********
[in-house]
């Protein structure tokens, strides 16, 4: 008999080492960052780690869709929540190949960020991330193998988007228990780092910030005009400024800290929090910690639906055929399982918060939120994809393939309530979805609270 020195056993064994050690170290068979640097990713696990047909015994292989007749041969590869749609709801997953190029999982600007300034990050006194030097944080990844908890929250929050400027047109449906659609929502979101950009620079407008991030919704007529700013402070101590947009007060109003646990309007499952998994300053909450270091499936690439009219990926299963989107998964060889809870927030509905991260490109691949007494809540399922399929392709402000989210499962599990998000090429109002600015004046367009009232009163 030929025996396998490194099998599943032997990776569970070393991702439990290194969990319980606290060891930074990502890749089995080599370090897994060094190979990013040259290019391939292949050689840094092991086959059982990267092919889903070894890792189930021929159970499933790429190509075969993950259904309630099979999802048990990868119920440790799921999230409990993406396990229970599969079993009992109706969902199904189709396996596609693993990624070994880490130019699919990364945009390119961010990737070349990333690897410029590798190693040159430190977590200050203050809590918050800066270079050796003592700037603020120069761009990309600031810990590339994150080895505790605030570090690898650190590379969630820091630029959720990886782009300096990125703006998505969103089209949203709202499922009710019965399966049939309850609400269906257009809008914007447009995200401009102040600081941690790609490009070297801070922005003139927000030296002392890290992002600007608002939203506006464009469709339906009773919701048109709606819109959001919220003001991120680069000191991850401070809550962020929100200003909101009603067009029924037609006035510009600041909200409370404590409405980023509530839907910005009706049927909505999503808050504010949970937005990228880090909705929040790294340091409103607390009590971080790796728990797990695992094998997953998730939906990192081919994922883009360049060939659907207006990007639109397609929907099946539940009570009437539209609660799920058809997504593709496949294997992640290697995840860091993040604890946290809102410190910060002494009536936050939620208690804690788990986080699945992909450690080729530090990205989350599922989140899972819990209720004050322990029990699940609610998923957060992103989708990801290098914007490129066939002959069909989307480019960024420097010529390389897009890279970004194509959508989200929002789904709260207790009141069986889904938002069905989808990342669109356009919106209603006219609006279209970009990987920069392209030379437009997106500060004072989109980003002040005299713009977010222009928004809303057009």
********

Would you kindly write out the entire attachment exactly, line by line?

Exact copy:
[in-house]
């Protein structure tokens, strides 16, 4: 008999080492960052780690869709929540190949960020991330193998988007228990780092910030005009400024800290929090910690639906055929399982918060939120994809393939309530979805609270 020195056993064994050690170290068979640097990713696990047909015994292989007749041969590869749609709801997953190029999982600007300034990050006194030097944080990844908890929250929050400027047109449906659609929502979101950009620079407008991030919704007529700013402070101590947009007060109003646990309007499952998994300053909450270091499936690439009219990926299963989107998964060889809870927030509905991260490109691949007494809540399922399929392709402000989210499962599990998000090429109002600015004046367009009232009163 030929025996396998490194099998599943032997990776569970070393991702439990290194969990319980606290060891930074990502890749089995080599370090897994060094190979990013040259290019391939292949050689840094092991086959059982990267092919889903070894890792189930021929159970499933790429190509075969993950259904309630099979999802048990990868119920440790799921999230409990993406396990229970599969079993009992109706969902199904189709396996596609693993990624070994880490130019699919990364945009390119961010990737070349990333690897410029590798190693040159430190977590200050203050809590918050800066270079050796003592700037603020120069761009990309600031810990590339994150080895505790605030570090690898650190590379969630820091630029959720990886782009300096990125703006998505969103089209949203709202499922009710019965399966049939309850609400269906257009809008914007447009995200401009102040600081941690790609490009070297801070922005003139927000030296002392890290992002600007608002939203506006464009469709339906009773919701048109709606819109959001919220003001991120680069000191991850401070809550962020929100200003909101009603067009029924037609006035510009600041909200409370404590409405980023509530839907910005009706049927909505999503808050504010949970937005990228880090909705929040790294340091409103607390009590971080790796728990797990695992094998997953998730939906990192081919994922883009360049060939659907207006990007639109397609929907099946539940009570009437539209609660799920058809997504593709496949294997992640290697995840860091993040604890946290809102410190910060002494009536936050939620208690804690788990986080699945992909450690080729530090990205989350599922989140899972819990209720004050322990029990699940609610998923957060992103989708990801290098914007490129066939002959069909989307480019960024420097010529390389897009890279970004194509959508989200929002789904709260207790009141069986889904938002069905989808990342669109356009919106209603006219609006279209970009990987920069392209030379437009997106500060004072989109980003002040005299713009977010222009928004809303057009």